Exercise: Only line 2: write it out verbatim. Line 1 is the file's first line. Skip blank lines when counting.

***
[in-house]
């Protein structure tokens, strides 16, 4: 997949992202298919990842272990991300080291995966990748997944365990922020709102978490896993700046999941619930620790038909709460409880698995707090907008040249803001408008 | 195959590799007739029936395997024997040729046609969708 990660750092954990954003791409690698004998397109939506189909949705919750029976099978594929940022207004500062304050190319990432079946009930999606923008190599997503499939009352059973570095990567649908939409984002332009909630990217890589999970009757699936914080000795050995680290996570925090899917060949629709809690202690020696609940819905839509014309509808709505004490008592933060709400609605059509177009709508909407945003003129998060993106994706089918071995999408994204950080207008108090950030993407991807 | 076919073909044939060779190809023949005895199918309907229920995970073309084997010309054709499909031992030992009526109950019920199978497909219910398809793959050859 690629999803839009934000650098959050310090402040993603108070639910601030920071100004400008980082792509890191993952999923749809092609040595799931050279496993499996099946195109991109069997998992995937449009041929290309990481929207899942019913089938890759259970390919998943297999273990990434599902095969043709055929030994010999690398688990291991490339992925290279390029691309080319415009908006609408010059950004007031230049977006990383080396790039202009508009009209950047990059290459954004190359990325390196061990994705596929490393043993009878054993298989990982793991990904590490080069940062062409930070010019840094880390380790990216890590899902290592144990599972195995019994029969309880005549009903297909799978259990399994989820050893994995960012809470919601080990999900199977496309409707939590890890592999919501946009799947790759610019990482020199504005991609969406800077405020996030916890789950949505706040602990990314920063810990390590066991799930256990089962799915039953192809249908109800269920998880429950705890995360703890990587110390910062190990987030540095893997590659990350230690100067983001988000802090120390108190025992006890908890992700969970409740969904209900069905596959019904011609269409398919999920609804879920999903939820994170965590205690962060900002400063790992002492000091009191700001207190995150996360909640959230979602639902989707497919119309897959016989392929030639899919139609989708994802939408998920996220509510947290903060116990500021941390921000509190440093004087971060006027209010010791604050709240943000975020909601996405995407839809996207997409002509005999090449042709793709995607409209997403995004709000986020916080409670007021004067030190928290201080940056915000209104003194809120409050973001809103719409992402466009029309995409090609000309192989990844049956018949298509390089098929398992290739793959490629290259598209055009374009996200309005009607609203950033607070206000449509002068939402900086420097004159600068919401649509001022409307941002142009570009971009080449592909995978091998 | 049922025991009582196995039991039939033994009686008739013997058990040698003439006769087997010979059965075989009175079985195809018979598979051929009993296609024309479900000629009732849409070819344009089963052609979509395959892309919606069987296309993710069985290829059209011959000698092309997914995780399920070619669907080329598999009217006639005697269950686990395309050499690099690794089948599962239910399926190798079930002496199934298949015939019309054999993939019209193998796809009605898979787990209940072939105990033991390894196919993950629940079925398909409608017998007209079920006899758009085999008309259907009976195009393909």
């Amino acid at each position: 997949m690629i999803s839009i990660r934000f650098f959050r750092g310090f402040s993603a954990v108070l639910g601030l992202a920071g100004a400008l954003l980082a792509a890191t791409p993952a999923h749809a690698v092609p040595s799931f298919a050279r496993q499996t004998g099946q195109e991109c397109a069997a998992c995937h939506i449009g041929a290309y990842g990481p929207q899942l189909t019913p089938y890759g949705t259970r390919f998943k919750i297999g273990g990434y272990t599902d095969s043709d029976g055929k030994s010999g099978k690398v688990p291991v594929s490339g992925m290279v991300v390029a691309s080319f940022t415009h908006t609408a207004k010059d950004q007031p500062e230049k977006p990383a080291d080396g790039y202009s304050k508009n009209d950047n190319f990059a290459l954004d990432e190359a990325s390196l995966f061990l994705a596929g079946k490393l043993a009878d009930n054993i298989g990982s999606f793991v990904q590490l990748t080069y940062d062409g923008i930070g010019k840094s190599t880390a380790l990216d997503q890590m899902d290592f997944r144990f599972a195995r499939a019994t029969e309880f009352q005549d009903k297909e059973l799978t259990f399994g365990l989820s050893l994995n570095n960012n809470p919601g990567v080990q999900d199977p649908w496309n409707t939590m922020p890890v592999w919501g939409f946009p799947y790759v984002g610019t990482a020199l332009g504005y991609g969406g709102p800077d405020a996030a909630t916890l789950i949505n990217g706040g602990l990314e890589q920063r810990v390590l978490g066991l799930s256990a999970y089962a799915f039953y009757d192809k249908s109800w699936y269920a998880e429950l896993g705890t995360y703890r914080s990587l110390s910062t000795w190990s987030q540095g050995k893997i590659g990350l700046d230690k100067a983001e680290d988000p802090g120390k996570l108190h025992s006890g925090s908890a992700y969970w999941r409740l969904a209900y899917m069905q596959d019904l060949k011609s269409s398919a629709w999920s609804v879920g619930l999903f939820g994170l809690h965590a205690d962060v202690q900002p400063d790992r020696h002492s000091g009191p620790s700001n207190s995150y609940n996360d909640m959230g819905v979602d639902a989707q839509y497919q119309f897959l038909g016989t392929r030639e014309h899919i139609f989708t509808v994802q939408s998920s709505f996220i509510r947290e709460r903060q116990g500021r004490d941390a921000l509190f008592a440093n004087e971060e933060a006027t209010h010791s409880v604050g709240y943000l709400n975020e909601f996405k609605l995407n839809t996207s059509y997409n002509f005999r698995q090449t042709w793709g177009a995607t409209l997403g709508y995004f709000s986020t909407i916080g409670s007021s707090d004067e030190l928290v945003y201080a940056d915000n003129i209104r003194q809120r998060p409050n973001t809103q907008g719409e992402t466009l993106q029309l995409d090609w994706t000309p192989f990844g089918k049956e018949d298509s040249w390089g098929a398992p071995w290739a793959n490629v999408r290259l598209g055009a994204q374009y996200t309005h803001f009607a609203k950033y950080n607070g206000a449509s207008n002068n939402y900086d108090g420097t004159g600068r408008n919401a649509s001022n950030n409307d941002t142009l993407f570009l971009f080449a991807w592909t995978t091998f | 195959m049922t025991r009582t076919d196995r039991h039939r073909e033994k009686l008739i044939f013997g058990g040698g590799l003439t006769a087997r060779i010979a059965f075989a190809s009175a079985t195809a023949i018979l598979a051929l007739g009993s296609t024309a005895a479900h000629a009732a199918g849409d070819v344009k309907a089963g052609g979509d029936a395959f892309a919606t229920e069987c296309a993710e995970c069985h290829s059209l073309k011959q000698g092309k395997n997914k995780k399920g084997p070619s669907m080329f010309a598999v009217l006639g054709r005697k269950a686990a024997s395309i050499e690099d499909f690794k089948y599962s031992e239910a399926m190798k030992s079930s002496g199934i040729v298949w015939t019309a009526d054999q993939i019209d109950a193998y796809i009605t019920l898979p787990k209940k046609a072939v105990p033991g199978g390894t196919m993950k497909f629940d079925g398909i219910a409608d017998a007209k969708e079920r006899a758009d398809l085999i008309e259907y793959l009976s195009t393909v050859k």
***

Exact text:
């Protein structure tokens, strides 16, 4: 997949992202298919990842272990991300080291995966990748997944365990922020709102978490896993700046999941619930620790038909709460409880698995707090907008040249803001408008 | 195959590799007739029936395997024997040729046609969708 990660750092954990954003791409690698004998397109939506189909949705919750029976099978594929940022207004500062304050190319990432079946009930999606923008190599997503499939009352059973570095990567649908939409984002332009909630990217890589999970009757699936914080000795050995680290996570925090899917060949629709809690202690020696609940819905839509014309509808709505004490008592933060709400609605059509177009709508909407945003003129998060993106994706089918071995999408994204950080207008108090950030993407991807 | 076919073909044939060779190809023949005895199918309907229920995970073309084997010309054709499909031992030992009526109950019920199978497909219910398809793959050859 690629999803839009934000650098959050310090402040993603108070639910601030920071100004400008980082792509890191993952999923749809092609040595799931050279496993499996099946195109991109069997998992995937449009041929290309990481929207899942019913089938890759259970390919998943297999273990990434599902095969043709055929030994010999690398688990291991490339992925290279390029691309080319415009908006609408010059950004007031230049977006990383080396790039202009508009009209950047990059290459954004190359990325390196061990994705596929490393043993009878054993298989990982793991990904590490080069940062062409930070010019840094880390380790990216890590899902290592144990599972195995019994029969309880005549009903297909799978259990399994989820050893994995960012809470919601080990999900199977496309409707939590890890592999919501946009799947790759610019990482020199504005991609969406800077405020996030916890789950949505706040602990990314920063810990390590066991799930256990089962799915039953192809249908109800269920998880429950705890995360703890990587110390910062190990987030540095893997590659990350230690100067983001988000802090120390108190025992006890908890992700969970409740969904209900069905596959019904011609269409398919999920609804879920999903939820994170965590205690962060900002400063790992002492000091009191700001207190995150996360909640959230979602639902989707497919119309897959016989392929030639899919139609989708994802939408998920996220509510947290903060116990500021941390921000509190440093004087971060006027209010010791604050709240943000975020909601996405995407839809996207997409002509005999090449042709793709995607409209997403995004709000986020916080409670007021004067030190928290201080940056915000209104003194809120409050973001809103719409992402466009029309995409090609000309192989990844049956018949298509390089098929398992290739793959490629290259598209055009374009996200309005009607609203950033607070206000449509002068939402900086420097004159600068919401649509001022409307941002142009570009971009080449592909995978091998 | 049922025991009582196995039991039939033994009686008739013997058990040698003439006769087997010979059965075989009175079985195809018979598979051929009993296609024309479900000629009732849409070819344009089963052609979509395959892309919606069987296309993710069985290829059209011959000698092309997914995780399920070619669907080329598999009217006639005697269950686990395309050499690099690794089948599962239910399926190798079930002496199934298949015939019309054999993939019209193998796809009605898979787990209940072939105990033991390894196919993950629940079925398909409608017998007209079920006899758009085999008309259907009976195009393909």